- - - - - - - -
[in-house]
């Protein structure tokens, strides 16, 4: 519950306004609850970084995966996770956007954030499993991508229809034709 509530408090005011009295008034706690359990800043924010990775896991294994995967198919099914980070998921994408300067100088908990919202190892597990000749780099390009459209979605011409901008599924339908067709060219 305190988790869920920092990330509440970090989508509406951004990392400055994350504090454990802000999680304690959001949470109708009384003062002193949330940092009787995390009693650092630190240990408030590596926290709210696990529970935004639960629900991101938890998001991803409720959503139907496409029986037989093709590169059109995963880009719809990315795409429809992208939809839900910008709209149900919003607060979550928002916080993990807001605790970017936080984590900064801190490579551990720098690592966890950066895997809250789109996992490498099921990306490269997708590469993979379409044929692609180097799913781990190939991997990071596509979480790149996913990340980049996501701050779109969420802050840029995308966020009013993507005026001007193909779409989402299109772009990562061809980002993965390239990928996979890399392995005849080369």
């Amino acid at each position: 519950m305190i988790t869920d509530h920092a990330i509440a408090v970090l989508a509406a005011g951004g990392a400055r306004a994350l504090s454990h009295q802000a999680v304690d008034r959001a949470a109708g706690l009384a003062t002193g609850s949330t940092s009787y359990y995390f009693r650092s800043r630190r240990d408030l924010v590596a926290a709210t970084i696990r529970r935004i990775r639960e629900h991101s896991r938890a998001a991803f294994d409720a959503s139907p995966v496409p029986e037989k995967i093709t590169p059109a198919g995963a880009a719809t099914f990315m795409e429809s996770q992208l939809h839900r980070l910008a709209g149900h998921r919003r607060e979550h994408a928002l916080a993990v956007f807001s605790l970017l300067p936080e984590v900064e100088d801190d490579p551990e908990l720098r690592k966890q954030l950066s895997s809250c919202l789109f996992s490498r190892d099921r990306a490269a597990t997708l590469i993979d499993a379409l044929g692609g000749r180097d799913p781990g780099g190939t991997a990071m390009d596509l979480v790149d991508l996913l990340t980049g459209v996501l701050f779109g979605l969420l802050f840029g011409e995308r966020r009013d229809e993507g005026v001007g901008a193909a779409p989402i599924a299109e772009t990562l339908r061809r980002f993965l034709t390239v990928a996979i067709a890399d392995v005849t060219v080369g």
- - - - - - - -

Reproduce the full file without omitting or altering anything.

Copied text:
[in-house]
């Protein structure tokens, strides 16, 4: 519950306004609850970084995966996770956007954030499993991508229809034709 509530408090005011009295008034706690359990800043924010990775896991294994995967198919099914980070998921994408300067100088908990919202190892597990000749780099390009459209979605011409901008599924339908067709060219 305190988790869920920092990330509440970090989508509406951004990392400055994350504090454990802000999680304690959001949470109708009384003062002193949330940092009787995390009693650092630190240990408030590596926290709210696990529970935004639960629900991101938890998001991803409720959503139907496409029986037989093709590169059109995963880009719809990315795409429809992208939809839900910008709209149900919003607060979550928002916080993990807001605790970017936080984590900064801190490579551990720098690592966890950066895997809250789109996992490498099921990306490269997708590469993979379409044929692609180097799913781990190939991997990071596509979480790149996913990340980049996501701050779109969420802050840029995308966020009013993507005026001007193909779409989402299109772009990562061809980002993965390239990928996979890399392995005849080369």
């Amino acid at each position: 519950m305190i988790t869920d509530h920092a990330i509440a408090v970090l989508a509406a005011g951004g990392a400055r306004a994350l504090s454990h009295q802000a999680v304690d008034r959001a949470a109708g706690l009384a003062t002193g609850s949330t940092s009787y359990y995390f009693r650092s800043r630190r240990d408030l924010v590596a926290a709210t970084i696990r529970r935004i990775r639960e629900h991101s896991r938890a998001a991803f294994d409720a959503s139907p995966v496409p029986e037989k995967i093709t590169p059109a198919g995963a880009a719809t099914f990315m795409e429809s996770q992208l939809h839900r980070l910008a709209g149900h998921r919003r607060e979550h994408a928002l916080a993990v956007f807001s605790l970017l300067p936080e984590v900064e100088d801190d490579p551990e908990l720098r690592k966890q954030l950066s895997s809250c919202l789109f996992s490498r190892d099921r990306a490269a597990t997708l590469i993979d499993a379409l044929g692609g000749r180097d799913p781990g780099g190939t991997a990071m390009d596509l979480v790149d991508l996913l990340t980049g459209v996501l701050f779109g979605l969420l802050f840029g011409e995308r966020r009013d229809e993507g005026v001007g901008a193909a779409p989402i599924a299109e772009t990562l339908r061809r980002f993965l034709t390239v990928a996979i067709a890399d392995v005849t060219v080369g």